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ERIC Number: ED527991
Record Type: Non-Journal
Publication Date: 2011
Pages: 261
Abstractor: As Provided
Reference Count: 0
ISBN: ISBN-978-1-1245-6118-9
Full Financial Aid in the Ivy League: How High-Achieving, Low-Income Undergraduates Negotiate the Elite College Environment
McLoughlin, Paul J., II.
ProQuest LLC, Ph.D. Dissertation, Boston College
Currently, there are nearly a million high-achieving, low-income students in the United States. In the nation's most selective institutions of higher education, students from low-income families have been persistently under-represented. Elite colleges, in particular, have only recently begun admitting low-income students in large numbers, a result of full need-based financial aid programs that began in the early 2000s as a way to attract a more socioeconomically diverse student body. This hermeneutic phenomenological study describes the lived experiences of these undergraduates and how they navigated a college environment historically reserved for wealthy students. Although participants initially expected to feel marginalized due to unfounded concerns of elitism, they formed friendships both within and across socioeconomic class divisions and described feeling integrated within the elite college. Participants developed self-protective narratives to compensate for their low-income backgrounds and employed strategies to make up for poor high-school preparation. Participants were grateful for the opportunity to attend an elite college and were proud and relatively forthcoming about their financial aid status because they considered it a reward for their intellectual ability. Three main conclusions derive from the findings of this research: Low-income students' tendency to make a distinction between socioeconomic and financial aid status; the notion of a new cultural capital hierarchy for high-achieving, low-income students within an elite college setting; and, a specific application of Bronfenbrenner's ecological developmental model for this niche population. The results of this study indicate that high-achieving, low-income students are flourishing in full need-based financial aid programs as a result of their own resilience and intellectual capital. Participants' experiences indicate that this population of undergraduates faces unique challenges and requires specific support services to equalize their opportunities vis-a-vis higher-income peers. From these findings, implications for colleges and universities and full need-based financial aid programs are discussed. [The dissertation citations contained here are published with the permission of ProQuest LLC. Further reproduction is prohibited without permission. Copies of dissertations may be obtained by Telephone (800) 1-800-521-0600. Web page:]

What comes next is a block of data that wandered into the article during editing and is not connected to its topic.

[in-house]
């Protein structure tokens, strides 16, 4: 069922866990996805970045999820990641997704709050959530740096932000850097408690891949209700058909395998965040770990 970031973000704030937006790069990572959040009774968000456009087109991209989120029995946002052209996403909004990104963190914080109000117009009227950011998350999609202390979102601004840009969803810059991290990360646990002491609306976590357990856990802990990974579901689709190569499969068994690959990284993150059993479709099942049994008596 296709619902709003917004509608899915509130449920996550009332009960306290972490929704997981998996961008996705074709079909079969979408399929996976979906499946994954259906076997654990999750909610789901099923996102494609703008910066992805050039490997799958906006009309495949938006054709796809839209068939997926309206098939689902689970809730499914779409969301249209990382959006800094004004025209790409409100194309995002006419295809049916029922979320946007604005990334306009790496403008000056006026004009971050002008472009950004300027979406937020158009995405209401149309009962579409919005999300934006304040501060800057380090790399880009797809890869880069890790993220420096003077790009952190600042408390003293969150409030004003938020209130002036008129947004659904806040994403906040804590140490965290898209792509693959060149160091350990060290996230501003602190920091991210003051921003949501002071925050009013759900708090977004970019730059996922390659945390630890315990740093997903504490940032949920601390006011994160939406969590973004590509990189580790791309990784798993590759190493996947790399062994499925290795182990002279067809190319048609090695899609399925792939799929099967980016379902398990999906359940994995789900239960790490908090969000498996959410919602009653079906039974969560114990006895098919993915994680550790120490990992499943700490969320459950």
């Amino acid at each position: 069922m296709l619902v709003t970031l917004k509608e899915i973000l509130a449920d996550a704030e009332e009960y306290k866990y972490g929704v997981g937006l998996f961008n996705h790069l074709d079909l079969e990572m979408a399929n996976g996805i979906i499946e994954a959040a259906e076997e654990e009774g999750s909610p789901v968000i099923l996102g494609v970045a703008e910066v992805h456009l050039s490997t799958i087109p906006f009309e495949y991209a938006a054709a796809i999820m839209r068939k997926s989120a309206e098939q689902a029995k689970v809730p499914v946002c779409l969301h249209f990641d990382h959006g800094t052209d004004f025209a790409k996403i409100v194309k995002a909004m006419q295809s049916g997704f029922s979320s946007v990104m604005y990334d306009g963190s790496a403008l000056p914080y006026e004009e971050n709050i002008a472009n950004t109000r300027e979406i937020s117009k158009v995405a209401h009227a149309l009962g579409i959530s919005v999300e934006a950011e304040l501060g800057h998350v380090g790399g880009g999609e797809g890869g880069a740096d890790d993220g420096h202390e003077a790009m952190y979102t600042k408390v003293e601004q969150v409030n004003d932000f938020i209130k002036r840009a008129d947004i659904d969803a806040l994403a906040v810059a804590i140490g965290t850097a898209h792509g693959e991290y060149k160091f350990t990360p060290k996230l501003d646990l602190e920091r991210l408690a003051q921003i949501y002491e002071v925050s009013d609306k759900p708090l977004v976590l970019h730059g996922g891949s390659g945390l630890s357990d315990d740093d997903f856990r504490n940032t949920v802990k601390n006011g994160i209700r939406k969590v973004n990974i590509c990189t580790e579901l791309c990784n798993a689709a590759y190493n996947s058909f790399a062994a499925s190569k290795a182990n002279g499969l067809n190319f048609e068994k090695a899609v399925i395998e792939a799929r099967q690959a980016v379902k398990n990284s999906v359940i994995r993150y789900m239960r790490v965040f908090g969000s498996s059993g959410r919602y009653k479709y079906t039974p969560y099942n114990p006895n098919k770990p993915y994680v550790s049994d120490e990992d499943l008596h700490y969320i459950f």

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Publication Type: Dissertations/Theses - Doctoral Dissertations
Education Level: Higher Education; Postsecondary Education
Audience: N/A
Language: English
Sponsor: N/A
Authoring Institution: N/A